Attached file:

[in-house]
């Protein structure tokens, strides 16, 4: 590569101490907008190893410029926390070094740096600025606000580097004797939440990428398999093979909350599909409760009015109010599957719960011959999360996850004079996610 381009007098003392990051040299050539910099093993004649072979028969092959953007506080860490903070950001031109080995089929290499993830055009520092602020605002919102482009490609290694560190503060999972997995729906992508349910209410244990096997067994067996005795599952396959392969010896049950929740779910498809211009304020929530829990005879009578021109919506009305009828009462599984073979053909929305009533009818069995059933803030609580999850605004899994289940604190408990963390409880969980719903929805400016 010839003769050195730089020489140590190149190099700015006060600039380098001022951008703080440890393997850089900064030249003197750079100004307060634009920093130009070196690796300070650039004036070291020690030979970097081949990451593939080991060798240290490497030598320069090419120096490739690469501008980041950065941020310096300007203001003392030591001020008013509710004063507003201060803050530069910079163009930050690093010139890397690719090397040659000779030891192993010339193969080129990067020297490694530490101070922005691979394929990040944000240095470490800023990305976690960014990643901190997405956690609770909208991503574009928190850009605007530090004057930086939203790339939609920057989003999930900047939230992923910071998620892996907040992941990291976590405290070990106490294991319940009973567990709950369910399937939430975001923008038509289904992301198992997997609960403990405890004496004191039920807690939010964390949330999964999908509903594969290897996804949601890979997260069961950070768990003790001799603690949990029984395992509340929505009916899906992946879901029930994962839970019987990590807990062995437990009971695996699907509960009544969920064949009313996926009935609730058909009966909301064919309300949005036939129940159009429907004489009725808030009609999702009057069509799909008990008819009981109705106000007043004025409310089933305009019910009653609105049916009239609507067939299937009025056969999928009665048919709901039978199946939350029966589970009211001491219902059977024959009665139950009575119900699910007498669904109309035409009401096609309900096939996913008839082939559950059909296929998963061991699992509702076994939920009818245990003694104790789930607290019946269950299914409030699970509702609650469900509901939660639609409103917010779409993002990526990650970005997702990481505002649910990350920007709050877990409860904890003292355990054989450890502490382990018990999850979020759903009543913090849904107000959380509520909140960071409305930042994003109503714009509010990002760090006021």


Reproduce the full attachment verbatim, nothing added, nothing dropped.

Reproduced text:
[in-house]
């Protein structure tokens, strides 16, 4: 590569101490907008190893410029926390070094740096600025606000580097004797939440990428398999093979909350599909409760009015109010599957719960011959999360996850004079996610 381009007098003392990051040299050539910099093993004649072979028969092959953007506080860490903070950001031109080995089929290499993830055009520092602020605002919102482009490609290694560190503060999972997995729906992508349910209410244990096997067994067996005795599952396959392969010896049950929740779910498809211009304020929530829990005879009578021109919506009305009828009462599984073979053909929305009533009818069995059933803030609580999850605004899994289940604190408990963390409880969980719903929805400016 010839003769050195730089020489140590190149190099700015006060600039380098001022951008703080440890393997850089900064030249003197750079100004307060634009920093130009070196690796300070650039004036070291020690030979970097081949990451593939080991060798240290490497030598320069090419120096490739690469501008980041950065941020310096300007203001003392030591001020008013509710004063507003201060803050530069910079163009930050690093010139890397690719090397040659000779030891192993010339193969080129990067020297490694530490101070922005691979394929990040944000240095470490800023990305976690960014990643901190997405956690609770909208991503574009928190850009605007530090004057930086939203790339939609920057989003999930900047939230992923910071998620892996907040992941990291976590405290070990106490294991319940009973567990709950369910399937939430975001923008038509289904992301198992997997609960403990405890004496004191039920807690939010964390949330999964999908509903594969290897996804949601890979997260069961950070768990003790001799603690949990029984395992509340929505009916899906992946879901029930994962839970019987990590807990062995437990009971695996699907509960009544969920064949009313996926009935609730058909009966909301064919309300949005036939129940159009429907004489009725808030009609999702009057069509799909008990008819009981109705106000007043004025409310089933305009019910009653609105049916009239609507067939299937009025056969999928009665048919709901039978199946939350029966589970009211001491219902059977024959009665139950009575119900699910007498669904109309035409009401096609309900096939996913008839082939559950059909296929998963061991699992509702076994939920009818245990003694104790789930607290019946269950299914409030699970509702609650469900509901939660639609409103917010779409993002990526990650970005997702990481505002649910990350920007709050877990409860904890003292355990054989450890502490382990018990999850979020759903009543913090849904107000959380509520909140960071409305930042994003109503714009509010990002760090006021």